Theatre

Saturday Night Forever at Chapter Arts Centre – A Review

I’m writing this too late for you to be able to take my recommendation on board, but I’m also writing about a play first brought to the stage in 1998 and performed in Cardiff and Edinburgh. Rewritten three years later for a touring production with the Sherman Theatre and once again, for 2015, with Aberystwyth Arts Centre, Roger Williams has updated the text again. And so, there’s a possibility, if you’re reading this you’ll remember to buy a ticket when the production is on tour again.Saturday Night ForeverBecause whilst currency hooks you into the text of ‘Saturday Night Forever’, and updating the text from Saturday nights associated with Blind Date to the now and  X-Factor and checking social media chimes with the audience,  it is the overall visualisation which creates the magic- of emotion and imagery, taking the audience on this journey, almost as an accompaniment, as a friend rather than a witness to events.

Walking away, reflective, I hoped between 1998 and 2015 so many of themes wouldn’t remain current, but they do. Walking away, having enjoyed so many aspects of the play meant the ones that sunk deeper were more difficult to accept.

Delme Thomas, the actor behind the monologue, demonstrates his strength as an actor, he just engages, and probably with every member of the audience there is a moment when he’s talking to you. Whether that’s as Lee, the story-teller, or Matthew – his extrovert, incompatible boyfriend, or Karl- the teacher from Penarth- an incredible match, there is just a switch which convinces you of each character, and a seamless transference through each. To carry a monologue for 50 minutes is undoubtedly a challenge, Delme Thomas does it with charm and confidence.

Sitting at Chapter Arts Centre, the reality of the story was even more at the fore, with references to crossing the Hayes to TK Maxx, of Revolution, of Cathedral Road and Sophia Gardens…. an immediacy added even more to this story.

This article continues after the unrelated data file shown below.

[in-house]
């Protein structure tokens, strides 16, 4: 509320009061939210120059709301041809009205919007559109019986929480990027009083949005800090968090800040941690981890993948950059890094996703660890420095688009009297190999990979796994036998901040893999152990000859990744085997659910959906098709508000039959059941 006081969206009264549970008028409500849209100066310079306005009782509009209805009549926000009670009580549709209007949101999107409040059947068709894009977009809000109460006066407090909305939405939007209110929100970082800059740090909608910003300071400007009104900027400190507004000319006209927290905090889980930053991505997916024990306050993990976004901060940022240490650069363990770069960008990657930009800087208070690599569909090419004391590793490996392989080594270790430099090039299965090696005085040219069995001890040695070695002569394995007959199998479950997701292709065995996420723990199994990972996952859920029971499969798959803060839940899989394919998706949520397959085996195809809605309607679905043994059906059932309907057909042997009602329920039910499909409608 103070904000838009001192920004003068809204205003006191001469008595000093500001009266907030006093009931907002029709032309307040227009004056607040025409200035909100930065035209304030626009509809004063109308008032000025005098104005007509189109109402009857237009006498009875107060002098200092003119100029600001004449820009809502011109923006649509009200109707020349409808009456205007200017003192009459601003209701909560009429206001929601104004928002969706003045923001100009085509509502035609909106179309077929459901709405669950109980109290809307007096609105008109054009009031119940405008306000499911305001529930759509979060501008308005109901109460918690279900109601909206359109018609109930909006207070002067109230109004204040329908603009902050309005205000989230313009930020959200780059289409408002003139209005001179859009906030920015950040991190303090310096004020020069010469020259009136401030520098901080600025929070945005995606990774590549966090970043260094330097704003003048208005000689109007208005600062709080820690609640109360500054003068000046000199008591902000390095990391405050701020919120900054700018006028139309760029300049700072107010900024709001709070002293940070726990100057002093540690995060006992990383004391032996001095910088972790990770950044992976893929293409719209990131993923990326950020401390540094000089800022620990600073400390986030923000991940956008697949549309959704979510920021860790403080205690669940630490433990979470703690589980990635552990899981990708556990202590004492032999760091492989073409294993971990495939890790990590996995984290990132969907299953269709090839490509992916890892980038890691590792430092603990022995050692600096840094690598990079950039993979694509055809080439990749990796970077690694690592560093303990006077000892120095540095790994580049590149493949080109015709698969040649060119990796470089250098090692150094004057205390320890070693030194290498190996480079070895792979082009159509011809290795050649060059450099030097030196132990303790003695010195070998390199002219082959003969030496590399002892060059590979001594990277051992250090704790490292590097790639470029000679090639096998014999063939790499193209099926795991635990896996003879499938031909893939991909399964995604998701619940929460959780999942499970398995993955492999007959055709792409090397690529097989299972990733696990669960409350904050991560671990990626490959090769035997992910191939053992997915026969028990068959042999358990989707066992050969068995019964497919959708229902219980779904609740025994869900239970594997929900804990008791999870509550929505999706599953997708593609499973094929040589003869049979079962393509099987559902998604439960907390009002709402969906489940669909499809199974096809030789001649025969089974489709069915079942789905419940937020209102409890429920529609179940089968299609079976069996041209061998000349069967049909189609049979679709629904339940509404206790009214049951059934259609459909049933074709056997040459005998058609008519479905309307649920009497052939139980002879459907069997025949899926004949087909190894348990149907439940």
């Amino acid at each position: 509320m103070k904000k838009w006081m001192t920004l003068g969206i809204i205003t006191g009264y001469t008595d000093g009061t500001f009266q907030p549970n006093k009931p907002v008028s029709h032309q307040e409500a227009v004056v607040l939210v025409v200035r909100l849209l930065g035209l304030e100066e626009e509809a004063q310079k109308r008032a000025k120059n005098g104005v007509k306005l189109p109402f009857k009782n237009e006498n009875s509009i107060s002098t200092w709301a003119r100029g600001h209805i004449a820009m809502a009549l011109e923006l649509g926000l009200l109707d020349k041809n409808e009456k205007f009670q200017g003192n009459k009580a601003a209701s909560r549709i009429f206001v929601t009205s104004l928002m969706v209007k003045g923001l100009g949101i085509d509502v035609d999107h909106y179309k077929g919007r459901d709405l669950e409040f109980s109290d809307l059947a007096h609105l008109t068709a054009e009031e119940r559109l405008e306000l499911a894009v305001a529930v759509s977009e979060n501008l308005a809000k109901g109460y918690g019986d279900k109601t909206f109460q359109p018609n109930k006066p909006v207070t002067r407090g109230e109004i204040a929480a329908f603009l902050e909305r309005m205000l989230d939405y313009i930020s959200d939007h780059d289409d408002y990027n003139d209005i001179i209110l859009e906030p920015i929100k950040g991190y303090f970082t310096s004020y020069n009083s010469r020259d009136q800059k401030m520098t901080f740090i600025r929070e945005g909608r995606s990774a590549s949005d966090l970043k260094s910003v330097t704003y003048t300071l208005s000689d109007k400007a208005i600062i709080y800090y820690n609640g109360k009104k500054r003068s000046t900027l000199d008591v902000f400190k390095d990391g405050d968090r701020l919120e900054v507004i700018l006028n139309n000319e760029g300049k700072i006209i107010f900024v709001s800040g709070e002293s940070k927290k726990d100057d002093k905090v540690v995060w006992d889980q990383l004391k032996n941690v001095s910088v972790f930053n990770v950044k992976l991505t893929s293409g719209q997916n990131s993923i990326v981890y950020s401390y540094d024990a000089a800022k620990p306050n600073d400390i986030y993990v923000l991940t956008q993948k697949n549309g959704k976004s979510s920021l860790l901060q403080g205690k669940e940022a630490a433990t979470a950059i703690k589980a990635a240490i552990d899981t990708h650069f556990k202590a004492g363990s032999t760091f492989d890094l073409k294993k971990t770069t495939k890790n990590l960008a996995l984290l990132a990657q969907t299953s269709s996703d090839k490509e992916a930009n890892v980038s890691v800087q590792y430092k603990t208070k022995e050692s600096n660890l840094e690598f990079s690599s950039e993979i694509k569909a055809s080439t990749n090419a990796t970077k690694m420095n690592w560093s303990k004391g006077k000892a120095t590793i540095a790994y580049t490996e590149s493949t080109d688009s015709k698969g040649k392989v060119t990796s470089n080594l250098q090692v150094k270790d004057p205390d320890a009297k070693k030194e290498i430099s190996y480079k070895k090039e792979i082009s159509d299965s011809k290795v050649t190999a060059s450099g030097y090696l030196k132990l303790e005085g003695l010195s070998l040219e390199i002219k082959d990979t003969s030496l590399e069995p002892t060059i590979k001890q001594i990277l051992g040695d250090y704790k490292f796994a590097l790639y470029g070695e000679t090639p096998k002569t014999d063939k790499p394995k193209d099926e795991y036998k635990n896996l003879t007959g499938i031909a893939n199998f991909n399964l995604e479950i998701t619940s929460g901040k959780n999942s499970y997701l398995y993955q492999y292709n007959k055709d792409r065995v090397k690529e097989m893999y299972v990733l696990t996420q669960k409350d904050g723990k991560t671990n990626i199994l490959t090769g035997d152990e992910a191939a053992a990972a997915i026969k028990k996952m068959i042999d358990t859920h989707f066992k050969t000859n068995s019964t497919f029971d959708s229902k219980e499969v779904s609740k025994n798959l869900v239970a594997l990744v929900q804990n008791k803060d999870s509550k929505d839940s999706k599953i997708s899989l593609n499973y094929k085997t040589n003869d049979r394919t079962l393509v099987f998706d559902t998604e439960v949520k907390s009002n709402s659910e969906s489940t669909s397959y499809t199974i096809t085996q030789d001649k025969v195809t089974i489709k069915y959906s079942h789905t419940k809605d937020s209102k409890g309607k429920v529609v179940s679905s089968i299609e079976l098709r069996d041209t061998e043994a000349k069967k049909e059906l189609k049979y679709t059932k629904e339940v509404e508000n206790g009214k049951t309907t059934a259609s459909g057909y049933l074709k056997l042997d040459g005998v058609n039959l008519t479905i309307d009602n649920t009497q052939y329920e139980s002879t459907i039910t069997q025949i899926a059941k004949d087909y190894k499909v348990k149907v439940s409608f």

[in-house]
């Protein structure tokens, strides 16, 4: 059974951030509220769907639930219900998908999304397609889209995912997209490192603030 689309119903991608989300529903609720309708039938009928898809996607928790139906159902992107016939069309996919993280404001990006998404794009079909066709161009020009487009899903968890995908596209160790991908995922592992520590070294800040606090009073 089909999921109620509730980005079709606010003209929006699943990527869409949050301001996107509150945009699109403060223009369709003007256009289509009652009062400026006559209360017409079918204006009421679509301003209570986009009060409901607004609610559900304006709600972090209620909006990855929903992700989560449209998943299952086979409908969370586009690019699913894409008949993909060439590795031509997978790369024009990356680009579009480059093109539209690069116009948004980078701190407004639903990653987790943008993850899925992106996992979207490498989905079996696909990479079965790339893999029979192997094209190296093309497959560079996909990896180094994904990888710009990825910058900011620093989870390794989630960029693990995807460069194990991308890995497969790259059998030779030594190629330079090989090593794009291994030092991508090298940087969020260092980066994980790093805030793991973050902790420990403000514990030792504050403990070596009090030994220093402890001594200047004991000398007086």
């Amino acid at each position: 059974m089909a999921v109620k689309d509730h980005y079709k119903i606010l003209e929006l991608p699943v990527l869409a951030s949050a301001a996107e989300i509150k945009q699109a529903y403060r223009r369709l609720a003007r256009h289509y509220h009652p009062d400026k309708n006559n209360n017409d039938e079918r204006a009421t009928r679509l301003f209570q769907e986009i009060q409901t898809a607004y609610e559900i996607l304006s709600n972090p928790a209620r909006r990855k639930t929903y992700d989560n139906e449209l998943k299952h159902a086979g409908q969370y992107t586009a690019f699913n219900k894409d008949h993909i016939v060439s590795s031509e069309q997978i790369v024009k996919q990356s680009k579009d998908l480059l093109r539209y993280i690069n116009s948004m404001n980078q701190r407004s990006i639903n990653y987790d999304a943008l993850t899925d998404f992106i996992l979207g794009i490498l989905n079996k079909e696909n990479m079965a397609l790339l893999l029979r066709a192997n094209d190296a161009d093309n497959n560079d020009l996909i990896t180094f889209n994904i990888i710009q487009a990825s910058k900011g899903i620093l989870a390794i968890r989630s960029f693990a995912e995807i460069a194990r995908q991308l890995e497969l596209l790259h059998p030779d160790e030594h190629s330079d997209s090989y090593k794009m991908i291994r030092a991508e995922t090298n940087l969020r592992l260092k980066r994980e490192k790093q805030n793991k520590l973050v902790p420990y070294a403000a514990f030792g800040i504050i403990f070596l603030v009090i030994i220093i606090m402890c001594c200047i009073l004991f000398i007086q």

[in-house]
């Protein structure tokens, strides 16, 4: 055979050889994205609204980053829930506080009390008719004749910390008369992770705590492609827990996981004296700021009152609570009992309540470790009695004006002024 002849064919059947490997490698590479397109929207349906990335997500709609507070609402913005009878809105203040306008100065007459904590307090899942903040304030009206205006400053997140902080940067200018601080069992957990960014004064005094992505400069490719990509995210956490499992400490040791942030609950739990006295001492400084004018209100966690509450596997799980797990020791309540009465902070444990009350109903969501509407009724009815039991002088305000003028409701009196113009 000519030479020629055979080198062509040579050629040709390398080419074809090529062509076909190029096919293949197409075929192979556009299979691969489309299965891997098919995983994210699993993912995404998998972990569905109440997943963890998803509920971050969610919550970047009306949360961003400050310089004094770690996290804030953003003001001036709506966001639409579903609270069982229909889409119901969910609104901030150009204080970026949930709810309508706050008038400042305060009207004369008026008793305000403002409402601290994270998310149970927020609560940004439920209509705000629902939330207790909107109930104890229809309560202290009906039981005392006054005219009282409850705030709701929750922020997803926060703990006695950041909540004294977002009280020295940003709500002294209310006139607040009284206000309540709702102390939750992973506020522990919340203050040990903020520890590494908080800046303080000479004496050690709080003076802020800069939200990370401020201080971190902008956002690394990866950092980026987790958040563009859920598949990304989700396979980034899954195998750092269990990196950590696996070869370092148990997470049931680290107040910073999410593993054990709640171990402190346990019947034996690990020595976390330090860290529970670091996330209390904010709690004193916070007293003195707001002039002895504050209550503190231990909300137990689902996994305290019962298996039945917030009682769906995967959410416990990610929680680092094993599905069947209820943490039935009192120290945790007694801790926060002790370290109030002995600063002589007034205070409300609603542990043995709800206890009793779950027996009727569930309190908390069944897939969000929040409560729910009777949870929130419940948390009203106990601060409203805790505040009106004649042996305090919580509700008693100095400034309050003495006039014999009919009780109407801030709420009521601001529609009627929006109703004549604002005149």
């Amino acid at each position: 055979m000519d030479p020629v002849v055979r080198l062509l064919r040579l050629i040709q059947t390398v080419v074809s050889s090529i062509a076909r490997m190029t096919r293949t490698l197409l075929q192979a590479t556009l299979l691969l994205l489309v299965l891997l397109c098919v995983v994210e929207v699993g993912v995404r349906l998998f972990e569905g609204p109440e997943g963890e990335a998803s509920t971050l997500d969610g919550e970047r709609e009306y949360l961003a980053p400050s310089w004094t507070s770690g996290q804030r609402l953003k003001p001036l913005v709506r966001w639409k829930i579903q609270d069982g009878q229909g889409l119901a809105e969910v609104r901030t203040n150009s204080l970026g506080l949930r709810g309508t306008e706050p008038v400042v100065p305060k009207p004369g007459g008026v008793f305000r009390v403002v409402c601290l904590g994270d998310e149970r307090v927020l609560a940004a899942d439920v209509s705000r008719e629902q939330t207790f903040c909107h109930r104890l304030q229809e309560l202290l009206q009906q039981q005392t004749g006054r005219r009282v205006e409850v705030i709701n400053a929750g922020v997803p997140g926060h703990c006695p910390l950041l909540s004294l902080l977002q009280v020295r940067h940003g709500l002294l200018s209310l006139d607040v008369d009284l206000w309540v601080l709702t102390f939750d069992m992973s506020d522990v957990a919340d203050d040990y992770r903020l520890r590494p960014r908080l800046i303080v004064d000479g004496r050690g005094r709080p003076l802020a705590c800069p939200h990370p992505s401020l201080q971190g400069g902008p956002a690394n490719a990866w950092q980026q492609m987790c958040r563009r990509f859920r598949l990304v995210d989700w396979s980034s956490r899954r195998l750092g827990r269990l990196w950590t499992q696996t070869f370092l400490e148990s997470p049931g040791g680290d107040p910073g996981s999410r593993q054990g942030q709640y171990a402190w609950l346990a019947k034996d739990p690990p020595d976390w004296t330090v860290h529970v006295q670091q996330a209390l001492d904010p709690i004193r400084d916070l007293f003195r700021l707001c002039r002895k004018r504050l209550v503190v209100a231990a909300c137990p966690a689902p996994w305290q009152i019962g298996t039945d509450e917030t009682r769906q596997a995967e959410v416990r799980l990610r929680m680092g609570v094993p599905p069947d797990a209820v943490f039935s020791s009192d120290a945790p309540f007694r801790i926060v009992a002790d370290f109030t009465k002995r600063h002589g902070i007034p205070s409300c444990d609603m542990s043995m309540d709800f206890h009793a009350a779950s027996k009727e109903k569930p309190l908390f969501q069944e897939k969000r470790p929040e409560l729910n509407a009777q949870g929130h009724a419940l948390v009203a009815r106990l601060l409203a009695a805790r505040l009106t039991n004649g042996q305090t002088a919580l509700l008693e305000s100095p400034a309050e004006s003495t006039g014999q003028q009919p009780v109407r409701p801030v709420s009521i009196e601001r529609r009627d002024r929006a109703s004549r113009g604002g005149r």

And the tale of the story begins as one of familiarity, an incompatible relationship, the strength to walk away but with the accompanying dent in enthusiasm to get ‘back out there’, of taking a risk, and falling in love.

And every bit of this story draws you in, a very clever set design by Zakk Hein, sees the seemingly simplistic lighting panels which form a part of the story, of aspirational room designs, the Incredible Hulk, a nightclub… to a hospital. The accompanying sound track, by Benjamin Talbott and Tix Ashfield, which unconsciously accompanies the story. 

For me, as a complete non-singer, it was the karaoke which had me hook, line and sinker. I was absorbed until this point, but here I tipped over the edge. Every bit of emotion was conveyed, some how this deep feeling of love, of seeming forgiveness, was just there. The feeling of happiness. Hook, Line and Sinker- Love.

And this is what the script and the actor does so well, the words used throughout the play are so clever, not only visualising but also of feeling.

Because when the tale takes the inevitable turn, and everything of the laughter and happiness is turned on its head, you are feeling it, the words used create imagery with ease.

And so, of course, (I am a crier), the tears started. And at first, they started with association, I felt pain, I wanted to wrap myself up in cotton wool because the acting, the words, and the imagery, created such a firm reality, and empathy.

But then, the story continued, and suddenly I found myself breaking as a mother, my children may be young, but so much resonated, and so much made the reality of the world I want my children to grow up in seem so much scarier than I’d ever want to imagine.

And so, in some ways I was already broken as the story continued, by that point the writing was already on the wall. But it did raise a spark of optimism as Matthew returned, that there will always be, in spite of, a community which makes us stronger.

But it didn’t make it better.

It didn’t make it better that the words and story should mean so much in 2015 as they did in 1998.

It doesn’t make it any better that I can fear so much for the world which I am raising my children in, but it has never crossed my mind to think that love may be something they should associate with fear.

As a monologue, with an effective script and a talented actor, maybe (she says hopefully) the themes are portrayed stronger than the reality.

But when the reality is the majority of the text creates so much association, there is no reason to doubt the entirety of the play, and that is was you are left with. The highest of highs, created by love, the lowest of lows, existing in a world which needs to change.

And so yes, waffling over, whenever you happen to see ‘Saturday Night Forever’ at your local theatre, take the time out to see it.

Disclosure: I was invited to the performance for the purposes of this review. All opinions and views contained are my own.

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